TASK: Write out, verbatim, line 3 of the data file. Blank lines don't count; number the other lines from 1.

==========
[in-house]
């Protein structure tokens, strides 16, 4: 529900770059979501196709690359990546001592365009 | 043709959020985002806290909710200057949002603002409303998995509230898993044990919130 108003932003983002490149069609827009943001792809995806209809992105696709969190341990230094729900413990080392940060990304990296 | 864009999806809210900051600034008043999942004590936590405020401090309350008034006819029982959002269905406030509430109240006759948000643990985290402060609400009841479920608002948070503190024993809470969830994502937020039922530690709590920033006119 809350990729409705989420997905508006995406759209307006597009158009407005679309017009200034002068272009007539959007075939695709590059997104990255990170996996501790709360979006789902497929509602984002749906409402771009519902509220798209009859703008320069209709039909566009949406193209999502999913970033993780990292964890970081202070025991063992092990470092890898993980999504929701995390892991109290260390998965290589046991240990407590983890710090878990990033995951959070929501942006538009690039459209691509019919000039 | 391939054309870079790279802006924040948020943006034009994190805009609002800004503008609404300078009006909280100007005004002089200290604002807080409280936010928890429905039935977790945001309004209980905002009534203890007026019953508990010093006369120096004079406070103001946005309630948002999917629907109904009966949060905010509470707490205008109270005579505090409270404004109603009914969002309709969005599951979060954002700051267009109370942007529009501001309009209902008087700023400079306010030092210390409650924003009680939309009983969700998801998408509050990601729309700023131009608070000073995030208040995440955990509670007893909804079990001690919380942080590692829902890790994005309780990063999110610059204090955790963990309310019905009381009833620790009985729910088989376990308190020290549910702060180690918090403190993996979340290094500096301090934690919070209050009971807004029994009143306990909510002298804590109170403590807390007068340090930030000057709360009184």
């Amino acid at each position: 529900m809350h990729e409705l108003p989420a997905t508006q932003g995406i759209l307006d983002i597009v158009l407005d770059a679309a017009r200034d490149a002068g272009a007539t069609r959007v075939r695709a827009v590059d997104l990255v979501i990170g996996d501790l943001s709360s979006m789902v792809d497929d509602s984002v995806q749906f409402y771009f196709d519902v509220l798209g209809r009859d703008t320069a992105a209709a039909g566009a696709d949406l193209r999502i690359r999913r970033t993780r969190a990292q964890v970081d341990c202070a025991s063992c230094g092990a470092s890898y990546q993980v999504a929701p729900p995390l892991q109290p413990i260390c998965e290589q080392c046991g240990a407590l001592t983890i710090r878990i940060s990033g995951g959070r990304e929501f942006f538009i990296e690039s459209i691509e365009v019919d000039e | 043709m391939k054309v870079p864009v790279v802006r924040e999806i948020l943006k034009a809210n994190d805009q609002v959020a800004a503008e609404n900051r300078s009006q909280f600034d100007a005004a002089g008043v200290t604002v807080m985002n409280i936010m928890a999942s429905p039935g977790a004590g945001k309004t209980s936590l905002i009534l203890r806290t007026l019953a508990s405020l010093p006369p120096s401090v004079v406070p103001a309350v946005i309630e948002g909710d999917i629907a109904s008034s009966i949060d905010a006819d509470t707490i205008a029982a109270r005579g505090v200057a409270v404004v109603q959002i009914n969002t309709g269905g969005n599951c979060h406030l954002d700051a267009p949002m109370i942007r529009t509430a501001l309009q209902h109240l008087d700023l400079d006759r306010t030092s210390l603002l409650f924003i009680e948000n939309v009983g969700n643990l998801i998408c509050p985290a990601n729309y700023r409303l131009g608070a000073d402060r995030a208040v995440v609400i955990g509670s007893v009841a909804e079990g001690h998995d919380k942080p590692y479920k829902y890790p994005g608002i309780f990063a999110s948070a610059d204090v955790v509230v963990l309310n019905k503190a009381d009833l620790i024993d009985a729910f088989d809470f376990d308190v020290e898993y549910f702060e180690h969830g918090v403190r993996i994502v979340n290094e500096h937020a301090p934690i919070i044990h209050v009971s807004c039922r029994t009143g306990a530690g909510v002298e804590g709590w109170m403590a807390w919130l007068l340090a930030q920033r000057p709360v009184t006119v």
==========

């Amino acid at each position: 529900m809350h990729e409705l108003p989420a997905t508006q932003g995406i759209l307006d983002i597009v158009l407005d770059a679309a017009r200034d490149a002068g272009a007539t069609r959007v075939r695709a827009v590059d997104l990255v979501i990170g996996d501790l943001s709360s979006m789902v792809d497929d509602s984002v995806q749906f409402y771009f196709d519902v509220l798209g209809r009859d703008t320069a992105a209709a039909g566009a696709d949406l193209r999502i690359r999913r970033t993780r969190a990292q964890v970081d341990c202070a025991s063992c230094g092990a470092s890898y990546q993980v999504a929701p729900p995390l892991q109290p413990i260390c998965e290589q080392c046991g240990a407590l001592t983890i710090r878990i940060s990033g995951g959070r990304e929501f942006f538009i990296e690039s459209i691509e365009v019919d000039e | 043709m391939k054309v870079p864009v790279v802006r924040e999806i948020l943006k034009a809210n994190d805009q609002v959020a800004a503008e609404n900051r300078s009006q909280f600034d100007a005004a002089g008043v200290t604002v807080m985002n409280i936010m928890a999942s429905p039935g977790a004590g945001k309004t209980s936590l905002i009534l203890r806290t007026l019953a508990s405020l010093p006369p120096s401090v004079v406070p103001a309350v946005i309630e948002g909710d999917i629907a109904s008034s009966i949060d905010a006819d509470t707490i205008a029982a109270r005579g505090v200057a409270v404004v109603q959002i009914n969002t309709g269905g969005n599951c979060h406030l954002d700051a267009p949002m109370i942007r529009t509430a501001l309009q209902h109240l008087d700023l400079d006759r306010t030092s210390l603002l409650f924003i009680e948000n939309v009983g969700n643990l998801i998408c509050p985290a990601n729309y700023r409303l131009g608070a000073d402060r995030a208040v995440v609400i955990g509670s007893v009841a909804e079990g001690h998995d919380k942080p590692y479920k829902y890790p994005g608002i309780f990063a999110s948070a610059d204090v955790v509230v963990l309310n019905k503190a009381d009833l620790i024993d009985a729910f088989d809470f376990d308190v020290e898993y549910f702060e180690h969830g918090v403190r993996i994502v979340n290094e500096h937020a301090p934690i919070i044990h209050v009971s807004c039922r029994t009143g306990a530690g909510v002298e804590g709590w109170m403590a807390w919130l007068l340090a930030q920033r000057p709360v009184t006119v």